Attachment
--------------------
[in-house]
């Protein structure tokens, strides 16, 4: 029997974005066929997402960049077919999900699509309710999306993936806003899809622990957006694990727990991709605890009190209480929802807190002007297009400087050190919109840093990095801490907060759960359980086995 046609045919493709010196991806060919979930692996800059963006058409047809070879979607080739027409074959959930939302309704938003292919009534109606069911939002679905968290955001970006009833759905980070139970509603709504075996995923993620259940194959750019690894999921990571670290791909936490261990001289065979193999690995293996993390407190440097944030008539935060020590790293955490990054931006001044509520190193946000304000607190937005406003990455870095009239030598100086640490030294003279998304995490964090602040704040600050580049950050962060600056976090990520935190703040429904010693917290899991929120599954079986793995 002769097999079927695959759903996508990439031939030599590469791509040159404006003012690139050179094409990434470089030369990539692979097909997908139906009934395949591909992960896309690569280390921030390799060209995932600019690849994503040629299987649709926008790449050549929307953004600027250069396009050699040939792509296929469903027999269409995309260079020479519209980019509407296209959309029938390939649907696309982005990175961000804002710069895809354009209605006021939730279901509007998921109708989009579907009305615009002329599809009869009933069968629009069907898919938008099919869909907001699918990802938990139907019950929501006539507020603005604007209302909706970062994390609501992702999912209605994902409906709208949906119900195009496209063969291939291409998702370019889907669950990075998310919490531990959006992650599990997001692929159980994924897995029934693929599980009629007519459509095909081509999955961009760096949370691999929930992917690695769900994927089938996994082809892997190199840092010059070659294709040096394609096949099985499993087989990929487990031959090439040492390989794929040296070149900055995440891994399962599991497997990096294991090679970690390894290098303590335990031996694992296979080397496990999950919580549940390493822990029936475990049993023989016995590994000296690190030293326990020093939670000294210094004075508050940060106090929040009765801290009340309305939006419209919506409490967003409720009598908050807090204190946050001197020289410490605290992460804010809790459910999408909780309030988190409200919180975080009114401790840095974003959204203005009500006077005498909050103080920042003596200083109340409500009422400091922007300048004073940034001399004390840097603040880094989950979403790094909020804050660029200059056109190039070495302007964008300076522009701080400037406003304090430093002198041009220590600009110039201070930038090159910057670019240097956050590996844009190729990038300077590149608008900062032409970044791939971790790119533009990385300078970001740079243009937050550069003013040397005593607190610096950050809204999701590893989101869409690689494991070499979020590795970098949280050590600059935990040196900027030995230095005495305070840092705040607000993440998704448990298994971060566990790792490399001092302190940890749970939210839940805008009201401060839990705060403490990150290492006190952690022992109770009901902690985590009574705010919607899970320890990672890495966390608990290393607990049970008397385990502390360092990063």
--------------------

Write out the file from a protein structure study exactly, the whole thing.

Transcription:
[in-house]
């Protein structure tokens, strides 16, 4: 029997974005066929997402960049077919999900699509309710999306993936806003899809622990957006694990727990991709605890009190209480929802807190002007297009400087050190919109840093990095801490907060759960359980086995 046609045919493709010196991806060919979930692996800059963006058409047809070879979607080739027409074959959930939302309704938003292919009534109606069911939002679905968290955001970006009833759905980070139970509603709504075996995923993620259940194959750019690894999921990571670290791909936490261990001289065979193999690995293996993390407190440097944030008539935060020590790293955490990054931006001044509520190193946000304000607190937005406003990455870095009239030598100086640490030294003279998304995490964090602040704040600050580049950050962060600056976090990520935190703040429904010693917290899991929120599954079986793995 002769097999079927695959759903996508990439031939030599590469791509040159404006003012690139050179094409990434470089030369990539692979097909997908139906009934395949591909992960896309690569280390921030390799060209995932600019690849994503040629299987649709926008790449050549929307953004600027250069396009050699040939792509296929469903027999269409995309260079020479519209980019509407296209959309029938390939649907696309982005990175961000804002710069895809354009209605006021939730279901509007998921109708989009579907009305615009002329599809009869009933069968629009069907898919938008099919869909907001699918990802938990139907019950929501006539507020603005604007209302909706970062994390609501992702999912209605994902409906709208949906119900195009496209063969291939291409998702370019889907669950990075998310919490531990959006992650599990997001692929159980994924897995029934693929599980009629007519459509095909081509999955961009760096949370691999929930992917690695769900994927089938996994082809892997190199840092010059070659294709040096394609096949099985499993087989990929487990031959090439040492390989794929040296070149900055995440891994399962599991497997990096294991090679970690390894290098303590335990031996694992296979080397496990999950919580549940390493822990029936475990049993023989016995590994000296690190030293326990020093939670000294210094004075508050940060106090929040009765801290009340309305939006419209919506409490967003409720009598908050807090204190946050001197020289410490605290992460804010809790459910999408909780309030988190409200919180975080009114401790840095974003959204203005009500006077005498909050103080920042003596200083109340409500009422400091922007300048004073940034001399004390840097603040880094989950979403790094909020804050660029200059056109190039070495302007964008300076522009701080400037406003304090430093002198041009220590600009110039201070930038090159910057670019240097956050590996844009190729990038300077590149608008900062032409970044791939971790790119533009990385300078970001740079243009937050550069003013040397005593607190610096950050809204999701590893989101869409690689494991070499979020590795970098949280050590600059935990040196900027030995230095005495305070840092705040607000993440998704448990298994971060566990790792490399001092302190940890749970939210839940805008009201401060839990705060403490990150290492006190952690022992109770009901902690985590009574705010919607899970320890990672890495966390608990290393607990049970008397385990502390360092990063």